FYI: How to Zoom (Securely)

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By: Karla J. Eckardt, Practice Management Advisor

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Guidance: How to Keep Uninvited Guests Out of Your Zoom Event
Additional Resources: Zoom Video Tutorials, Recorded Training Sessions, etc.

Whether it’s regularly scheduled meetings with colleagues at your firm or meetings with clients, virtual meetings have become a vital and necessary adjustment to the way we conduct business during these trying times. One of the more ubiquitous virtual conference platforms we’ve all been using lately is Zoom. Zoom allows teams to make/receive calls, video conference, conduct webinars and collaborate any time, on any device.

First things first, let’s briefly address the elephant in the virtual room. Yes, Zoom has recently been the subject of negative headlines concerning issues about its privacy and security. However, the important takeaway is  CEO Eric Yuan’s, April 1st statement outlining how the company is addressing these issues going forward. You may also want to read Zoom’s most recent 90-Day Security Plan Progress Report as well as other important announcements.

This guidance is by no means an endorsement of Zoom over other platforms. There are other secure alternatives you may wish to use instead. With COVID-19 continuing to impact people and countries around the world, Microsoft is offering its secure Teams app for free. If you use G Suite, Google Meet is another secure video conferencing alternative. However, if you continue to use Zoom, we suggest you adhere to its best practices and follow its guidance on How to Keep Uninvited Guests Out of Your Zoom Event:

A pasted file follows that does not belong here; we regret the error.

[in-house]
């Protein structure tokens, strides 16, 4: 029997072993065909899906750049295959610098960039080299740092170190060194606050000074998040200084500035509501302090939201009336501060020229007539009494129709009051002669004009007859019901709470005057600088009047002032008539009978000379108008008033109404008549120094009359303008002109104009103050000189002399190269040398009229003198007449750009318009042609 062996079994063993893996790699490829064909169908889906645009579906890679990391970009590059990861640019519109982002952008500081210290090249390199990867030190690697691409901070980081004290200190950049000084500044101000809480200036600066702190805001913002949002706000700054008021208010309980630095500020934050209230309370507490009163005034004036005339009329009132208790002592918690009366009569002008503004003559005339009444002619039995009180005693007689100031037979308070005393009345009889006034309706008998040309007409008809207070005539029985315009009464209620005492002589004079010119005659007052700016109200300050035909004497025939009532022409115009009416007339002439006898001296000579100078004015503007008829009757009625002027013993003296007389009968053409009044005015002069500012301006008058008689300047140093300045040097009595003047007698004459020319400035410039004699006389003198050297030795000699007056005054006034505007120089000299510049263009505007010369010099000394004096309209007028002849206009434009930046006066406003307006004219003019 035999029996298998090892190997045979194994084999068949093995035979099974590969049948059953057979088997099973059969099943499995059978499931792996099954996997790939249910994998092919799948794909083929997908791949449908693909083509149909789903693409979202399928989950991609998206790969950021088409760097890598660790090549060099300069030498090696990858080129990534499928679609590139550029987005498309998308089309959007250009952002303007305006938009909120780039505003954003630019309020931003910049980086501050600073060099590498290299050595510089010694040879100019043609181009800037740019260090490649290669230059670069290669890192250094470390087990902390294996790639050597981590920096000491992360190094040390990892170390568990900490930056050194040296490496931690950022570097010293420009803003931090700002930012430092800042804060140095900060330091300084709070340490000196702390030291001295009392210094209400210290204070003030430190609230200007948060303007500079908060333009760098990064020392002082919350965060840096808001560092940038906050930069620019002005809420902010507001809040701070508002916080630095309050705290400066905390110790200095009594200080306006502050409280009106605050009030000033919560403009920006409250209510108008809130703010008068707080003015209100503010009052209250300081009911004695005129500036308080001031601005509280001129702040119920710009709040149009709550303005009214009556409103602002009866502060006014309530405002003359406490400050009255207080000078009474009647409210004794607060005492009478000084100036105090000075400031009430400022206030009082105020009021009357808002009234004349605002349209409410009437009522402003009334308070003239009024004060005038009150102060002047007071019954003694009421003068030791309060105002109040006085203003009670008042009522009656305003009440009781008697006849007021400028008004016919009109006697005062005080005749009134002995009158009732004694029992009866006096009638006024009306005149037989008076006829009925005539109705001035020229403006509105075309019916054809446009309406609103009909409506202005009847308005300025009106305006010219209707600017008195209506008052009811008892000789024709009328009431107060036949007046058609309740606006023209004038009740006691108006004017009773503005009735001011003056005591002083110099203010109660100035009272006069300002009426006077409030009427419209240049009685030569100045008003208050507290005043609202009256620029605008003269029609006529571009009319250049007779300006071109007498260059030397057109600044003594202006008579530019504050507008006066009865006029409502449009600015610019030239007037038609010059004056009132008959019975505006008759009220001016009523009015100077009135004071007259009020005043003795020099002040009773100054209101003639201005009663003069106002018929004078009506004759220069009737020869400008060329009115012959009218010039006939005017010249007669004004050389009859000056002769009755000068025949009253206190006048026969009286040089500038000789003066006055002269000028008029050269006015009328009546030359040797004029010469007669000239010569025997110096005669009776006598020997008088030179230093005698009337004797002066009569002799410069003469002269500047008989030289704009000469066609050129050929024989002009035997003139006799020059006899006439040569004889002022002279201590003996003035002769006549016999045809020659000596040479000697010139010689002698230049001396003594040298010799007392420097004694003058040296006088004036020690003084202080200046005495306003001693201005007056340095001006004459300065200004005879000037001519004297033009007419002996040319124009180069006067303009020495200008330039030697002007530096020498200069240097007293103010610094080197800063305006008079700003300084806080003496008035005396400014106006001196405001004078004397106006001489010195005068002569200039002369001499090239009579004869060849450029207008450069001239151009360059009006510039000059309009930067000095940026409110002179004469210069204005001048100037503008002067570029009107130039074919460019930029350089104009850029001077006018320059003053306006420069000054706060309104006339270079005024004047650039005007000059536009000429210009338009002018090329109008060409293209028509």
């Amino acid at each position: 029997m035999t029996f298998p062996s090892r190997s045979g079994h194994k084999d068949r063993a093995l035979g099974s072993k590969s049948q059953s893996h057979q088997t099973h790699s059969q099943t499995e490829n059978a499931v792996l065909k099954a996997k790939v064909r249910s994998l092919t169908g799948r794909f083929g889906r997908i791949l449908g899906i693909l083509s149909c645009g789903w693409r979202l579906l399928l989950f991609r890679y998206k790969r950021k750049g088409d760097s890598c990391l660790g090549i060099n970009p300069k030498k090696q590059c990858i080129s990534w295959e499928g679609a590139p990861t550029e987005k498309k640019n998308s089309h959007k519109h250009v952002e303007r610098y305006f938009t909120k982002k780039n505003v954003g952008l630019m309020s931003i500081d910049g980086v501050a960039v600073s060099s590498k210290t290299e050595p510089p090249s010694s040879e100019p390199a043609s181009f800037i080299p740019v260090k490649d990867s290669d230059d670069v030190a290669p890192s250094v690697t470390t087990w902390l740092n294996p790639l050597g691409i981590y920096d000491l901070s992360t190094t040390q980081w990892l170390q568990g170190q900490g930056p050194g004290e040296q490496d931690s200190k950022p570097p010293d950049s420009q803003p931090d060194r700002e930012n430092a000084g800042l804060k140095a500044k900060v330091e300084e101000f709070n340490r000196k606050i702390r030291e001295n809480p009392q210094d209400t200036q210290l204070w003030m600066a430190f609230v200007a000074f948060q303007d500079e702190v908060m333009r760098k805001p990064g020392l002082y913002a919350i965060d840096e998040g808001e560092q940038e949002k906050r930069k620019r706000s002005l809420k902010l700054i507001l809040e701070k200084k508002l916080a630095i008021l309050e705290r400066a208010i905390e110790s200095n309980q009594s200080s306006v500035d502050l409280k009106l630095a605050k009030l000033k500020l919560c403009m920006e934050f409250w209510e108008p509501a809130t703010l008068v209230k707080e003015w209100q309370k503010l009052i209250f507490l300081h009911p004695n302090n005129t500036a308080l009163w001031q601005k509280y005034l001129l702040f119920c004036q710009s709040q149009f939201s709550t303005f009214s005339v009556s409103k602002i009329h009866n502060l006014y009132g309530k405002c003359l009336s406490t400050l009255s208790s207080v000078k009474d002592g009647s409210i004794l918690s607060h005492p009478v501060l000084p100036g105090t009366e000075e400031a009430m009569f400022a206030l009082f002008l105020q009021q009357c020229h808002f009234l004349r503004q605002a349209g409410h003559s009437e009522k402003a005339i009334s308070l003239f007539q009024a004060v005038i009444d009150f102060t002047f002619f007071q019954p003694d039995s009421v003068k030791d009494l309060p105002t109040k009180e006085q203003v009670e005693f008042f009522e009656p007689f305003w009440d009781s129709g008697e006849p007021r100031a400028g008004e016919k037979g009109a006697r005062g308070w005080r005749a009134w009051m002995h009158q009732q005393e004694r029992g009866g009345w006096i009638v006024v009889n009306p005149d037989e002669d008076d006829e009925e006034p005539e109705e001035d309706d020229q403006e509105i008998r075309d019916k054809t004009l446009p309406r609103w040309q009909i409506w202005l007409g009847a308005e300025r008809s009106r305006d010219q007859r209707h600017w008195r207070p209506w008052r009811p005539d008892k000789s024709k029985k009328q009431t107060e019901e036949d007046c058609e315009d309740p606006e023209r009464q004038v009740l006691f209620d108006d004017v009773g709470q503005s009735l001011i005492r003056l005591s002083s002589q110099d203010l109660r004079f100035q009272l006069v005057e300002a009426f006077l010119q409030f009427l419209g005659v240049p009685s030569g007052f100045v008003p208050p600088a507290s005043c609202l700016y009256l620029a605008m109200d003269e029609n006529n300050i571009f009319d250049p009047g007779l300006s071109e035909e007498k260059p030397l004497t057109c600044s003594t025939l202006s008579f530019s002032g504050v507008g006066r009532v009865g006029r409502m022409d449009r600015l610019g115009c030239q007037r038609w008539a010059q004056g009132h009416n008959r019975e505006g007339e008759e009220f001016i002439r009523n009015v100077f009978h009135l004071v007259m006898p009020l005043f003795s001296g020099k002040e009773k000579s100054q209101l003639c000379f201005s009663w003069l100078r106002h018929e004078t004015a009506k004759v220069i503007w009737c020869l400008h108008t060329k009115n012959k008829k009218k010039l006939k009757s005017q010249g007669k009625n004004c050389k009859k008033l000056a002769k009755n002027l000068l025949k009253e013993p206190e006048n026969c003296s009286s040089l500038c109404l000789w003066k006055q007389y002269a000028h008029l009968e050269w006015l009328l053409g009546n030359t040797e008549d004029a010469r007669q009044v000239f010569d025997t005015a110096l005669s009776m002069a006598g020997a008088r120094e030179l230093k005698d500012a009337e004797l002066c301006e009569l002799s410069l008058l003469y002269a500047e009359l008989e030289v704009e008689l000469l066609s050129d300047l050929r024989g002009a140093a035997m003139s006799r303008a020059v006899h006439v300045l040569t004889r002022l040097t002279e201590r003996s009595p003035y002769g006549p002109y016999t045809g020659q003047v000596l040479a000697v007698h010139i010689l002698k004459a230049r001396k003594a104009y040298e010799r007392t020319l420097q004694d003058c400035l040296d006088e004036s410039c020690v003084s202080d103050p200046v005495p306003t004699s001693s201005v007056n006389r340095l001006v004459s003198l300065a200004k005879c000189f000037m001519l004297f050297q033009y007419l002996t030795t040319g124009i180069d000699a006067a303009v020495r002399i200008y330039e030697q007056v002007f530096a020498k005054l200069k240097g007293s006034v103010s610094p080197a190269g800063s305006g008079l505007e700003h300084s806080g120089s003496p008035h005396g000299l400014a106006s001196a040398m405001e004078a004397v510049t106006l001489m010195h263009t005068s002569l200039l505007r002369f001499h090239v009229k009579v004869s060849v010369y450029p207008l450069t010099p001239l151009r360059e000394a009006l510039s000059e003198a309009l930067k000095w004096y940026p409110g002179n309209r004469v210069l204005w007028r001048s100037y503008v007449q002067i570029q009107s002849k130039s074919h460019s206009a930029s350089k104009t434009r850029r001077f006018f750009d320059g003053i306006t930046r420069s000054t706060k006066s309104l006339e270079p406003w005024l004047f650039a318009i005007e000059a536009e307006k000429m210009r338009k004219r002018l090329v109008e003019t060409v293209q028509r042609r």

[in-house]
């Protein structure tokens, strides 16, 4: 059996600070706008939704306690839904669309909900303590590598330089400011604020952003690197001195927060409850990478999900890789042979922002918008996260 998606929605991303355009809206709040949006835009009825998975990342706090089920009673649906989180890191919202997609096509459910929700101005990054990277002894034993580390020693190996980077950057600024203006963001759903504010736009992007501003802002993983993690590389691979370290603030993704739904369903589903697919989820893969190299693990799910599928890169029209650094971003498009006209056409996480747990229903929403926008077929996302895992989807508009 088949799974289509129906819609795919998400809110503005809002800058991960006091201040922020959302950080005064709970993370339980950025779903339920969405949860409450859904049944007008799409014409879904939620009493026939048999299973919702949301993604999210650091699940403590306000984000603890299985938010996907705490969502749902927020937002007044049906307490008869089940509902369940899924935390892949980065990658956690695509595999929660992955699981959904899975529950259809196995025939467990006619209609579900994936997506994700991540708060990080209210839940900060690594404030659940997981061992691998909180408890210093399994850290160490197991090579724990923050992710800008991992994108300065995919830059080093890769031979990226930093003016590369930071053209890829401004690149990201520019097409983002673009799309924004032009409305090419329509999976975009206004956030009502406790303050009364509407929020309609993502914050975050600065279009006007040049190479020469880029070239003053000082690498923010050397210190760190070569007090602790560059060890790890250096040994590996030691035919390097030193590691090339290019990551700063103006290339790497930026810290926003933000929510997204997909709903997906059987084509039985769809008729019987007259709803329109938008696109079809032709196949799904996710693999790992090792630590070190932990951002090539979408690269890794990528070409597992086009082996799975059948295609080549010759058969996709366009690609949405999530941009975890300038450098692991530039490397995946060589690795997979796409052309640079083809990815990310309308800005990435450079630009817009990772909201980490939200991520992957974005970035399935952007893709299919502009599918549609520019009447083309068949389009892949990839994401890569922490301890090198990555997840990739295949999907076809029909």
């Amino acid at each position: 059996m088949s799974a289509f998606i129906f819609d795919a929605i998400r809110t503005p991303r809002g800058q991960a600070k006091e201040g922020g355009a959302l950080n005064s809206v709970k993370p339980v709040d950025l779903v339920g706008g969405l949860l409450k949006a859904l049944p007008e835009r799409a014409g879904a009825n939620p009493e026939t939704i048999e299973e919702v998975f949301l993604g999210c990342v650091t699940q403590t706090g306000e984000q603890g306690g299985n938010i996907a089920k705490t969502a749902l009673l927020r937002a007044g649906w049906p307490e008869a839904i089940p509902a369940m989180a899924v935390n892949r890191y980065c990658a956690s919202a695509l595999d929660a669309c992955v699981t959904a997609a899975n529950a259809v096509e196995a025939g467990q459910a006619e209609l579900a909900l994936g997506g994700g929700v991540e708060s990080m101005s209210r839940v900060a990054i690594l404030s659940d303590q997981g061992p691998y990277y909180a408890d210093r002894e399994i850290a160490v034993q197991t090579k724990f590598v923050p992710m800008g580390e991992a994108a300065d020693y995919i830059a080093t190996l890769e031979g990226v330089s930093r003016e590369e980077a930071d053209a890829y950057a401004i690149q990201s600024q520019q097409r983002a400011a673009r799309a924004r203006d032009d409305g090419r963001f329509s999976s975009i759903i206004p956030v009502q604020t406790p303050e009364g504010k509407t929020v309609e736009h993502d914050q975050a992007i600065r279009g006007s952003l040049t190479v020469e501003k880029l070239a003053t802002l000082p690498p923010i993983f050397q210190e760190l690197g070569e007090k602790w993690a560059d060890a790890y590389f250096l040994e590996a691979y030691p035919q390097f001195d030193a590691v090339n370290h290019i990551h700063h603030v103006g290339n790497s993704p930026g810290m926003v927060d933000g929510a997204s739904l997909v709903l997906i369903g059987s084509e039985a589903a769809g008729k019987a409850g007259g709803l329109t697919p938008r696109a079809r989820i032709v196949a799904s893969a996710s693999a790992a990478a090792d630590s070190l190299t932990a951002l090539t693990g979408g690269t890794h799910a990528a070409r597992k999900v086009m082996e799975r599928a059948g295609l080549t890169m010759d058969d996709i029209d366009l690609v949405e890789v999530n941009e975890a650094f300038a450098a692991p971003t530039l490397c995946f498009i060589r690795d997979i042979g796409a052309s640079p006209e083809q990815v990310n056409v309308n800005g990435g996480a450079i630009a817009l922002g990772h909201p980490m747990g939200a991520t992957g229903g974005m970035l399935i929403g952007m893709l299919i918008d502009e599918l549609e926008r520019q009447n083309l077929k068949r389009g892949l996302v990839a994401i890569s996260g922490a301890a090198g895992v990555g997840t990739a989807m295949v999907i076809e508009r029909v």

When hosting public events

  • When you share your meeting link on social media or other public forums, that makes your event … extremely public. ANYONE with the link can join your meeting.
  • Avoid using your Personal Meeting ID (PMI) to host public events. Your PMI is basically one continuous meeting and you don’t want randos crashing your personal virtual space after the party’s over. Learn about meeting IDs and how to enable or disable PMIs.
  • Familiarize yourself with Zoom’s settings and features so you understand how to protect your virtual space when you need to. For example, the Waiting Room is an unbelievably helpful feature for hosts to control who comes and goes. (More on that below.)

Manage screen sharing

  • Don’t give control of your screen! To prevent participants from screen sharing during a call, using the host controls at the bottom, click the arrow next to Share Screen and then Advanced Sharing Options.

Under “Who can share?” choose “Only Host” and close the window. You can also lock the Screen Share by default for all your meetings in your web settings.

Manage your participants

  • Allow only signed-in users to join: If someone tries to join your event and isn’t logged into Zoom with the email they were invited through, they will receive this message: This is useful if you want to control your guest list and invite only those you want at your event — other students at your school or colleagues, for example.
  • Lock the meeting: It’s always smart to lock your front door, even when you’re inside the house. When you lock a Zoom Meeting that’s already started, no new participants can join, even if they have the meeting ID and password (if you have required one). In the meeting, click Participants at the bottom of your Zoom window. In the Participants pop-up, click the button that says Lock Meeting.